The stupidity of the Pryce jury sneerers laid bare
The reason for the apparently ‘no-brainer’ questions to the judge is perfectly obvious to anyone with the capacity to think things through. It goes something like this in the jury room:
Jury forewoman/man: So, fellow jury member, are you still saying that you think she’s guilty/innocent because of what you saw in the paper, and that this is more important than any of the evidence you’ve heard?
Fellow jury member: Well yeah, I think she’s guilty, alright? I don’t care about the evidence.
Jury forewoman/man: [Sighs] Right, ok, how about if I ask the judge whether that’s a reasonable approach for the jury to take. If he says, yes, then fine. If he says we have to stick to the evidence and what we’ve heard in court, will you go with that?
Fellow jury member: Well, yeah, ok.
Jury forewoman/man: Ok, and while we’re at it, is there anything else we need to be absolutely certain on……
That is, the questions almost certainly emanate from the reluctance of one or a small number of members’ to engage properly with the jury process, and the attempts of the forewoman/man, perhaps at the instigation of other members, to find a way through which deals respectfully but firmly with this frustrating impasse. (In times past, I found myself using roughly the same technique with fellow magistrates whom I thought were getting the wrong end of the stick i.e. suggesting that we check for clarity with the clerk of the court, confident that s/he would back my interpretation.)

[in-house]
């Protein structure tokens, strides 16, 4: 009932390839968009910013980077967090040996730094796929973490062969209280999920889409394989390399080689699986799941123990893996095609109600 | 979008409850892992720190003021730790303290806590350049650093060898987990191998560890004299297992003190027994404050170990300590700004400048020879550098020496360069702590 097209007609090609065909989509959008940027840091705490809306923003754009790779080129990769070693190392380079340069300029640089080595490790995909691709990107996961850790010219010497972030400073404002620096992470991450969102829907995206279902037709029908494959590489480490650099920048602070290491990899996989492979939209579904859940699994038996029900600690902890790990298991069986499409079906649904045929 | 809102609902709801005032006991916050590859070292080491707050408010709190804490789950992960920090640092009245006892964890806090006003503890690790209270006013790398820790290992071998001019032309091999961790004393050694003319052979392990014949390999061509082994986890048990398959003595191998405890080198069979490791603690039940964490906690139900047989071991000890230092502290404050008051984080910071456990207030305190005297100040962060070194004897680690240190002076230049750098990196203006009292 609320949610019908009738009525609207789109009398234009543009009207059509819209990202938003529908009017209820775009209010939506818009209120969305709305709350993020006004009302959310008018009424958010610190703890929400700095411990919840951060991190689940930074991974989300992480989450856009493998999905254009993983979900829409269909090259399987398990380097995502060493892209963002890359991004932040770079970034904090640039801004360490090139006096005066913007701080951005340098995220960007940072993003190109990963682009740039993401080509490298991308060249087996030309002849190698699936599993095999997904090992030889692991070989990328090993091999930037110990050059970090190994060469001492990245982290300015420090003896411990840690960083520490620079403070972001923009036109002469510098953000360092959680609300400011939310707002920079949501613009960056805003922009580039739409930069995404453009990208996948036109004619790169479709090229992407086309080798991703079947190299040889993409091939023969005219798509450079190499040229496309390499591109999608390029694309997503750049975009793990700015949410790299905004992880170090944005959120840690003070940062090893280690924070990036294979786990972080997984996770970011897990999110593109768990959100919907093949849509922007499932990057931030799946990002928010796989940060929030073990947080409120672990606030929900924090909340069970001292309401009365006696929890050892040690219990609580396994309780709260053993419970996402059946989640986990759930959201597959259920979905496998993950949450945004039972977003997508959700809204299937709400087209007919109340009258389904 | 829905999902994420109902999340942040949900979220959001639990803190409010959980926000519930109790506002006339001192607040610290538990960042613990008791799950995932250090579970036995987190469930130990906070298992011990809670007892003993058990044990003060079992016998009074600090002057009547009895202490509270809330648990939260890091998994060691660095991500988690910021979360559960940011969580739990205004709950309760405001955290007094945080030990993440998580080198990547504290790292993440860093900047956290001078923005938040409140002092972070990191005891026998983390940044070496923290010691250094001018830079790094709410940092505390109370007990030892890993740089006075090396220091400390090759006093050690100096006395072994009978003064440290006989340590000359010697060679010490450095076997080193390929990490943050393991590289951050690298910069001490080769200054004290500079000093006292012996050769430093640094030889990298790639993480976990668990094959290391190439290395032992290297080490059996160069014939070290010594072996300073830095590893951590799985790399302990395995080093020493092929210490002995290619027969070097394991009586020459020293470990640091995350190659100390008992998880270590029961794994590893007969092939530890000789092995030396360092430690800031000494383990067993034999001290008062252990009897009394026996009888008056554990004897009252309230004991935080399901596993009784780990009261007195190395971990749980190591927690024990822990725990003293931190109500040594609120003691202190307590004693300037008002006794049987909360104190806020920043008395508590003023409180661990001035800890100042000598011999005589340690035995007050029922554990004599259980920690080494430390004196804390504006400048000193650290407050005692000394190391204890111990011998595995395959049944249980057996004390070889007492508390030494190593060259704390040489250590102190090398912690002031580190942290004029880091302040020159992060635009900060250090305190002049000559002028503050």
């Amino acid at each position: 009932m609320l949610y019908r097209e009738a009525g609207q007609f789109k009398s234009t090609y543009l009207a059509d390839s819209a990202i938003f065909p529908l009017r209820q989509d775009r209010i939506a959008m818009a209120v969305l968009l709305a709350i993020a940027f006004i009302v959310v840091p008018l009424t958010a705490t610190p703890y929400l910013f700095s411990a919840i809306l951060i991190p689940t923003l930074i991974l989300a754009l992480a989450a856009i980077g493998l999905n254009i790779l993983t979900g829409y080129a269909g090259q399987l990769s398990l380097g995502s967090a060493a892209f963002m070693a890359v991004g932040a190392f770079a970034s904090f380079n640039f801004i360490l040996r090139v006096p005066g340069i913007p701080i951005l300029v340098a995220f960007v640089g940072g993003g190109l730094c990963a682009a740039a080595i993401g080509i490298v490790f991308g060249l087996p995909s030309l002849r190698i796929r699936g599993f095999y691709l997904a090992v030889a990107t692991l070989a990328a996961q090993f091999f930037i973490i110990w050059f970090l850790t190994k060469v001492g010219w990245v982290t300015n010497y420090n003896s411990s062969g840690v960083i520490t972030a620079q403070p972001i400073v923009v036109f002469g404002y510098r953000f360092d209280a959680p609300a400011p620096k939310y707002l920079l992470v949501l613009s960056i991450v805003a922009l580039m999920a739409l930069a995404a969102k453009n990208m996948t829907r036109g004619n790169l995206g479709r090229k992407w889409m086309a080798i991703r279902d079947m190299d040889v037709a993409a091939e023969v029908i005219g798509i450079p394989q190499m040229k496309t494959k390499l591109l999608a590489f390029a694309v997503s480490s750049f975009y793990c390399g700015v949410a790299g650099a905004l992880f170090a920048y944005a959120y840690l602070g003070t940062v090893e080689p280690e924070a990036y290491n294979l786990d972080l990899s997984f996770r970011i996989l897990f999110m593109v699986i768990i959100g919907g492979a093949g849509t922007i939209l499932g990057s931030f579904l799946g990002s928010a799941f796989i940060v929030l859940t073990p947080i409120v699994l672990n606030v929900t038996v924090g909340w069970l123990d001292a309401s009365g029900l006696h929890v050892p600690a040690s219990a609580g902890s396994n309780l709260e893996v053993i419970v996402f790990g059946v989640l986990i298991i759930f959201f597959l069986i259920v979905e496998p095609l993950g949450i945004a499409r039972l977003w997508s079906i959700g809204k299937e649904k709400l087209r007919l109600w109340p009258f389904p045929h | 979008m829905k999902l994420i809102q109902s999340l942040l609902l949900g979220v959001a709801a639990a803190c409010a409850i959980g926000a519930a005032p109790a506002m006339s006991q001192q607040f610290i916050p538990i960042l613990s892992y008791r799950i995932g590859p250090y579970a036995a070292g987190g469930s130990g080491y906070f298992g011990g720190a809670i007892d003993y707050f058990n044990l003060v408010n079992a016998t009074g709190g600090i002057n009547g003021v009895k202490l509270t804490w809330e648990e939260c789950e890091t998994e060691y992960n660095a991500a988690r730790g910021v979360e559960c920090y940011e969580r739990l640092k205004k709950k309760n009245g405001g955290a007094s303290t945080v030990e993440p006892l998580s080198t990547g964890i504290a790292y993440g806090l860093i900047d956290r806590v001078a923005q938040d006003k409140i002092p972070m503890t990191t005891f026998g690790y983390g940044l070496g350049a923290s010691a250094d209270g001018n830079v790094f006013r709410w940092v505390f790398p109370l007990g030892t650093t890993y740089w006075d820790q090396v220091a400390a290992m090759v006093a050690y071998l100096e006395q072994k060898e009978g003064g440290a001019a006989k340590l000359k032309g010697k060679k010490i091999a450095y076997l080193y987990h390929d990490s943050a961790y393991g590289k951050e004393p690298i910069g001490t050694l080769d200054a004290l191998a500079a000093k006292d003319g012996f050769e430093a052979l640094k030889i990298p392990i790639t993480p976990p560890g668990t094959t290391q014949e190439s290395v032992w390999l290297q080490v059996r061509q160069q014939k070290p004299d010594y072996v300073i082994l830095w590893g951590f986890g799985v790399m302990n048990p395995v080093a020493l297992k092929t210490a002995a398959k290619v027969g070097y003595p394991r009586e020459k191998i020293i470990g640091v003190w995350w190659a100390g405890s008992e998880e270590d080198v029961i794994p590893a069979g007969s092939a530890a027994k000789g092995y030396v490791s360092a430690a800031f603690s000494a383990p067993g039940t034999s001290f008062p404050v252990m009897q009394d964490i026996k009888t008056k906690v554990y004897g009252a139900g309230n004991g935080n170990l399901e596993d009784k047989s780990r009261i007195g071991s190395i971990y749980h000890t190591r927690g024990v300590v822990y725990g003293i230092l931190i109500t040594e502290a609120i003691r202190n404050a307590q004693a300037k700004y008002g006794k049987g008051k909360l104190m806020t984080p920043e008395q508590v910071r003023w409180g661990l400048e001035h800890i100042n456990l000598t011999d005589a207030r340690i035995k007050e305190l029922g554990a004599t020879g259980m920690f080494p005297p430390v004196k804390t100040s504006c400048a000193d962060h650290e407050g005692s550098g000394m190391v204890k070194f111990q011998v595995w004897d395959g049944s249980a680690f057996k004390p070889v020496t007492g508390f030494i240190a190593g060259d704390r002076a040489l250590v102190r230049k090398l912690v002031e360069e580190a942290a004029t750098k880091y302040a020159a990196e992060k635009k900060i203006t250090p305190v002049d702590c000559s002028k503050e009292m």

In the end, no verdict was possible in the Pryce trial, but to suggest that this reflects the stupidity of a whole jury is itself pretty stupid.
Of course, in Tom Harris’s case, his misreading fits nicely with his Burkean self-image as one of a small elite band with sufficent God-given powers of judgment whose task it is to save us all from our own stupidity.
Which kind of underlines his stupidity.